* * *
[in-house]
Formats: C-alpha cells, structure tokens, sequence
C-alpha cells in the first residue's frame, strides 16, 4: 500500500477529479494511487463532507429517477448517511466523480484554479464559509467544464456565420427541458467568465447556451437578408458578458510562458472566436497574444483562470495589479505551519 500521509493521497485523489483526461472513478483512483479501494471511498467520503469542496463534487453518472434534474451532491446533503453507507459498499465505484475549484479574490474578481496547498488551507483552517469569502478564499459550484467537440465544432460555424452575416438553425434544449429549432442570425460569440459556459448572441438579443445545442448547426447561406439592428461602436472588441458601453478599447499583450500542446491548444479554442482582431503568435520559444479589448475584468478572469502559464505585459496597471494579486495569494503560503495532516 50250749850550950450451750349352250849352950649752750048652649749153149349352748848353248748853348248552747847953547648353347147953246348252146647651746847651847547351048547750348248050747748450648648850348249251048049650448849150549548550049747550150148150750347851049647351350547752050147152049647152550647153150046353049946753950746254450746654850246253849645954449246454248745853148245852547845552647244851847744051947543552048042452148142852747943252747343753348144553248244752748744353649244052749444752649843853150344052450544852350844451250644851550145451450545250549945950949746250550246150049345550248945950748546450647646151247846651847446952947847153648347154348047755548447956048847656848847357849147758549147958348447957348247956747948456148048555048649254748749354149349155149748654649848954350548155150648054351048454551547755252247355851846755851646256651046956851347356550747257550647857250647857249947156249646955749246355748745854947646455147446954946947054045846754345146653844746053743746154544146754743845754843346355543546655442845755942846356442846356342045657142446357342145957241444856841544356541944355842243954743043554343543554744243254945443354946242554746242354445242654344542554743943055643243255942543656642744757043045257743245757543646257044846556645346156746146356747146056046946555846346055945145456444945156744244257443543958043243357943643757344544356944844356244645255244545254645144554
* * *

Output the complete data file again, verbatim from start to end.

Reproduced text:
[in-house]
Formats: C-alpha cells, structure tokens, sequence
C-alpha cells in the first residue's frame, strides 16, 4: 500500500477529479494511487463532507429517477448517511466523480484554479464559509467544464456565420427541458467568465447556451437578408458578458510562458472566436497574444483562470495589479505551519 500521509493521497485523489483526461472513478483512483479501494471511498467520503469542496463534487453518472434534474451532491446533503453507507459498499465505484475549484479574490474578481496547498488551507483552517469569502478564499459550484467537440465544432460555424452575416438553425434544449429549432442570425460569440459556459448572441438579443445545442448547426447561406439592428461602436472588441458601453478599447499583450500542446491548444479554442482582431503568435520559444479589448475584468478572469502559464505585459496597471494579486495569494503560503495532516 50250749850550950450451750349352250849352950649752750048652649749153149349352748848353248748853348248552747847953547648353347147953246348252146647651746847651847547351048547750348248050747748450648648850348249251048049650448849150549548550049747550150148150750347851049647351350547752050147152049647152550647153150046353049946753950746254450746654850246253849645954449246454248745853148245852547845552647244851847744051947543552048042452148142852747943252747343753348144553248244752748744353649244052749444752649843853150344052450544852350844451250644851550145451450545250549945950949746250550246150049345550248945950748546450647646151247846651847446952947847153648347154348047755548447956048847656848847357849147758549147958348447957348247956747948456148048555048649254748749354149349155149748654649848954350548155150648054351048454551547755252247355851846755851646256651046956851347356550747257550647857250647857249947156249646955749246355748745854947646455147446954946947054045846754345146653844746053743746154544146754743845754843346355543546655442845755942846356442846356342045657142446357342145957241444856841544356541944355842243954743043554343543554744243254945443354946242554746242354445242654344542554743943055643243255942543656642744757043045257743245757543646257044846556645346156746146356747146056046946555846346055945145456444945156744244257443543958043243357943643757344544356944844356244645255244545254645144554